If this is not possible, there is probably not too much to do. WiFi is a medium which relies on a transmitter and receiver and if either side of the connection is bad you have a problem. So if you have a very good WiFi accesspoint and a really bad WiFi chip in your device, you will have issues.

So, all in all, it may be worth investing in a better USB wifi dongle with an external antenna on the Pi so as to increase the quality of the wifi.

And…a Wi-Fi Range Extender? Yes… A bit tatty (I recognize it)… But if it works, your problem is solved…:slight_smile:

but:

changing code = $0

hardware = $???

Only in case your time is free that is never true :slight_smile:

2 Likes

@Patrice_Bois what distance is the WiFi covering and is it through any walls / trees etc.

If it is a short distance and the dropouts are not too frequent then a software solution will probably work but if it is a long distance and quite frequent it probably requires a hardware tweak.

Perhaps you can indicate the exact make and model of WiFi equipment you are using at present.

wife thinks me coding is better than me being at the pub!

OP - some hardware can just have an antenna ‘upgrade’ so hopefully that might help… i am interested in the Pi code - never seen it before!

2 Likes

Very rare stuff. I’ve copied it and might put it on Ebay later :grinning:

Actually it doesn’t look a lot different to Arduino code when you start to study it. Not that I really want to start learning another language.

it kinda looks like what it would be behind the compiler, right?

(i started my MCU journey trying to learn LUA coding, waaaay over my head!)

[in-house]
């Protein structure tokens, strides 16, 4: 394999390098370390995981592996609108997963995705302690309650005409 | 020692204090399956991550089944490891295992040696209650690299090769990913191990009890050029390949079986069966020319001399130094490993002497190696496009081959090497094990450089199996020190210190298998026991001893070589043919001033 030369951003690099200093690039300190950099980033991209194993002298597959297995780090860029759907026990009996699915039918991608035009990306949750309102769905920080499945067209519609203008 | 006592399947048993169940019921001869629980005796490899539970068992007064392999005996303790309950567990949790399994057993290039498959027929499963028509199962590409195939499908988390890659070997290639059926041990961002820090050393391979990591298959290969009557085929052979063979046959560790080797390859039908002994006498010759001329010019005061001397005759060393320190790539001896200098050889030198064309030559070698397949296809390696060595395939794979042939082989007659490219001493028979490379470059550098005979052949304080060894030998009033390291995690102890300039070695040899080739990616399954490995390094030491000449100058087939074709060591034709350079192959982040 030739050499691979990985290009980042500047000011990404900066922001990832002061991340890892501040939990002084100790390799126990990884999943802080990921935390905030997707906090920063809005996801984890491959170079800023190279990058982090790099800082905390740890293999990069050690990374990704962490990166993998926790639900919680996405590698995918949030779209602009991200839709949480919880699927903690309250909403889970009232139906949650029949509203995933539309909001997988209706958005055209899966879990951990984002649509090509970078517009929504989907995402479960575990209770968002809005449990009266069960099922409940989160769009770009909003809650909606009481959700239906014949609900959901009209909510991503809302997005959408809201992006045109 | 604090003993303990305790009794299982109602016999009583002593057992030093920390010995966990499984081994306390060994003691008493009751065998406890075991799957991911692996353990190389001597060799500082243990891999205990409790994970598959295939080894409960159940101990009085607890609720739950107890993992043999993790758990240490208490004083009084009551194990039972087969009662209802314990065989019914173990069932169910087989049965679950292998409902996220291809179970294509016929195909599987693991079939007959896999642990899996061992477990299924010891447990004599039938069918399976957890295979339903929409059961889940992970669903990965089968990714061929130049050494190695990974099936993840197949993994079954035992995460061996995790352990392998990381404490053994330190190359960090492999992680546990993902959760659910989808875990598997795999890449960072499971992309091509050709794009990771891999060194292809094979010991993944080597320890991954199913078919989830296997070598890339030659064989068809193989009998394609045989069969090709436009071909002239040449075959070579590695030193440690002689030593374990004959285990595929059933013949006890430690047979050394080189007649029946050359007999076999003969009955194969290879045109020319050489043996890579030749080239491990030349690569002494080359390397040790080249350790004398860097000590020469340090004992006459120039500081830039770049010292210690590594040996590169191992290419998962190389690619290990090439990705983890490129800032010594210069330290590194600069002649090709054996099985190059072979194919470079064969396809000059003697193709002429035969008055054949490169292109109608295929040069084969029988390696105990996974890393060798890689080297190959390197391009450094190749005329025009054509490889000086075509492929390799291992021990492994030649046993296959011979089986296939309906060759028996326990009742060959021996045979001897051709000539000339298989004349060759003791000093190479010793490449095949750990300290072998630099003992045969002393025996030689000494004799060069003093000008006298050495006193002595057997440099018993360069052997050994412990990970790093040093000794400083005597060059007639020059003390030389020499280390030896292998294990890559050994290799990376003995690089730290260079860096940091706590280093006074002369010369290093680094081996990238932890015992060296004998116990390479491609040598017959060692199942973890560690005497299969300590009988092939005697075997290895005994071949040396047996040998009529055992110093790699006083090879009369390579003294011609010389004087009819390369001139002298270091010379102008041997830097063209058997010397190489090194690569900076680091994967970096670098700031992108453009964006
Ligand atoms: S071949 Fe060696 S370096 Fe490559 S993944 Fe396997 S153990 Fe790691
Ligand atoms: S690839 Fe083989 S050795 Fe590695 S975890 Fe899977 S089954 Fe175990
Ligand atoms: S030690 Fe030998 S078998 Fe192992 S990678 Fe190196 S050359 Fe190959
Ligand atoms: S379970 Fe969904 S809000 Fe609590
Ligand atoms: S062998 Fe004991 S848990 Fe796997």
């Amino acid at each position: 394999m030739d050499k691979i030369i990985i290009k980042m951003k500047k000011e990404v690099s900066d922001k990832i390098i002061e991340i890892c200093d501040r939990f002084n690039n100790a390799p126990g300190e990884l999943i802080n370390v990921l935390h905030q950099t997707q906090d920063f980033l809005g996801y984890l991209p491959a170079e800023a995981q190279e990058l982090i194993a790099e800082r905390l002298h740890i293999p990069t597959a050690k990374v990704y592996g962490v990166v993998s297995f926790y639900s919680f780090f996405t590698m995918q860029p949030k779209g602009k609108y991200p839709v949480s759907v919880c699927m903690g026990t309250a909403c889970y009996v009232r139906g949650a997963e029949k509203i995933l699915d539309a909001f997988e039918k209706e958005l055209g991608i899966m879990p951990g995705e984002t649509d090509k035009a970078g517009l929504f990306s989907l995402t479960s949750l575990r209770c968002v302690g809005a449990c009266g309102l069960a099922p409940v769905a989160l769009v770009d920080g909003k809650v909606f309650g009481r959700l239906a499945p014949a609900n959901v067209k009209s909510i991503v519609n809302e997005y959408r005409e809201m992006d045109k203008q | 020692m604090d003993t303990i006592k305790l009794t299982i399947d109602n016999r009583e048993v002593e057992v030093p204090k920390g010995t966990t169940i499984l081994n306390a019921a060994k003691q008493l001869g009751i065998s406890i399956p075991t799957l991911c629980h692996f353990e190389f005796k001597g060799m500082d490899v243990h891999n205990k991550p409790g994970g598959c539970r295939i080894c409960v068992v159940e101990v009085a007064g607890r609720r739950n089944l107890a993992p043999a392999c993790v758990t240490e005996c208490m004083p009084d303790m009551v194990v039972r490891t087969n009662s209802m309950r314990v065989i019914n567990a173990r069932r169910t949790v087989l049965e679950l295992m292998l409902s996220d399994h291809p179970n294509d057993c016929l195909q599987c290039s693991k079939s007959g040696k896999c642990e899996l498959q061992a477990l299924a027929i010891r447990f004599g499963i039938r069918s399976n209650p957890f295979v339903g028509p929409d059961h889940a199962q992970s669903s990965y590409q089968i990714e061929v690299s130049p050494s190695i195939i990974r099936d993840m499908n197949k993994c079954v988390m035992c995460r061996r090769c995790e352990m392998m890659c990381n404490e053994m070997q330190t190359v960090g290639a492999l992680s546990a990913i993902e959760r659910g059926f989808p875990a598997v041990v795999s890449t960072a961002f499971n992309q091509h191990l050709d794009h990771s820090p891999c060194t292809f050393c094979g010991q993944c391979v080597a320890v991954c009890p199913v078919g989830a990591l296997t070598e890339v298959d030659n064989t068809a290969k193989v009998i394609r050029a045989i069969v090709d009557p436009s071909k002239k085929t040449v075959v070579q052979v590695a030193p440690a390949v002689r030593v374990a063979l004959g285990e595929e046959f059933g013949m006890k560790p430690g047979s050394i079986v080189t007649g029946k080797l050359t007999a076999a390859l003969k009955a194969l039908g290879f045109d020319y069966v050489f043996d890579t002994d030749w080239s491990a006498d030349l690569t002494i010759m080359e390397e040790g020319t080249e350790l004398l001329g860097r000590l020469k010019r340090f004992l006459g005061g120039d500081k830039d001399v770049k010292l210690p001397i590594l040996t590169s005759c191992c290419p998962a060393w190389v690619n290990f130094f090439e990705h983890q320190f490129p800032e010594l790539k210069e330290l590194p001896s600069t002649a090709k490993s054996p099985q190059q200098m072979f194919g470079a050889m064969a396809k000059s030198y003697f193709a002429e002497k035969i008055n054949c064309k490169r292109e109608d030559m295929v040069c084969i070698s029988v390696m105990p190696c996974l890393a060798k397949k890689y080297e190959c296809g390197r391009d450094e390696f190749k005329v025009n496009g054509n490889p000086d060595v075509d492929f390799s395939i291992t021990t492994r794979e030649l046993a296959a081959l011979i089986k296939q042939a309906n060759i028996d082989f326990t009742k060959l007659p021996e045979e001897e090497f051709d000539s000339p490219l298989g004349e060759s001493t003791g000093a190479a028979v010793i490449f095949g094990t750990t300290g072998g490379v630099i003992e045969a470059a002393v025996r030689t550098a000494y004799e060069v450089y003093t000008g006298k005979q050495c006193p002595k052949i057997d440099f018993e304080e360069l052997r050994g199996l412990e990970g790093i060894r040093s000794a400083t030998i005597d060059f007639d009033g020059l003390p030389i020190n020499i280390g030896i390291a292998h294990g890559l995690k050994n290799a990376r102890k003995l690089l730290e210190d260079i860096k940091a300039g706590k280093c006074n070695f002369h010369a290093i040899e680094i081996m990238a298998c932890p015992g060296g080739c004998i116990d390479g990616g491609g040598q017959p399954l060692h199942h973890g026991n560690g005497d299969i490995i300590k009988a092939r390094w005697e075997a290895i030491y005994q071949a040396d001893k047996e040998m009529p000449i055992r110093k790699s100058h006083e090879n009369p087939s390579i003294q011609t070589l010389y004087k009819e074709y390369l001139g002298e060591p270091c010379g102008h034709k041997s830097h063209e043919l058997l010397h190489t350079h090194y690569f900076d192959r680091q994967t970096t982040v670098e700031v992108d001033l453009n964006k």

PS - lets hope we can help these chicken to survive the winter! :slight_smile:

@Dave1829 the Pi code is java and doesn’t use a compiler AFAIK. You can compile code with the Pi though.

I’m told LUA is easier to learn than Arduino code but I haven’t got a clue when I look at LUA code.

Thanks all,

The Pi is connected Wifi… and my router is 35-40 feet away from the Pi (inside isolated coop chicken.) Ethernet cable is not an option. I have tried a netgear wifi extander in the house, less away from the router without more results.

Do you think if i try a usb wifi dongle on the Pi i will have more signal from the wifi router?

What make and model of WiFi dongle are you currently using and surely it is already a USB WiFi dongle?

Is the 35 to 40 feet through fresh air and line of sight? If not please advise what makes up the 35 to 40 feet.

I’m using the builtin wifi adapter in the PI 3. Between the PI and the router, i got the concrete wall of the house and the wood wall of the chicken coop…

With the concrete wall, even without the possible Faraday effect of steel reinforcing in the concrete, then I think you are pushing the signal to the limit.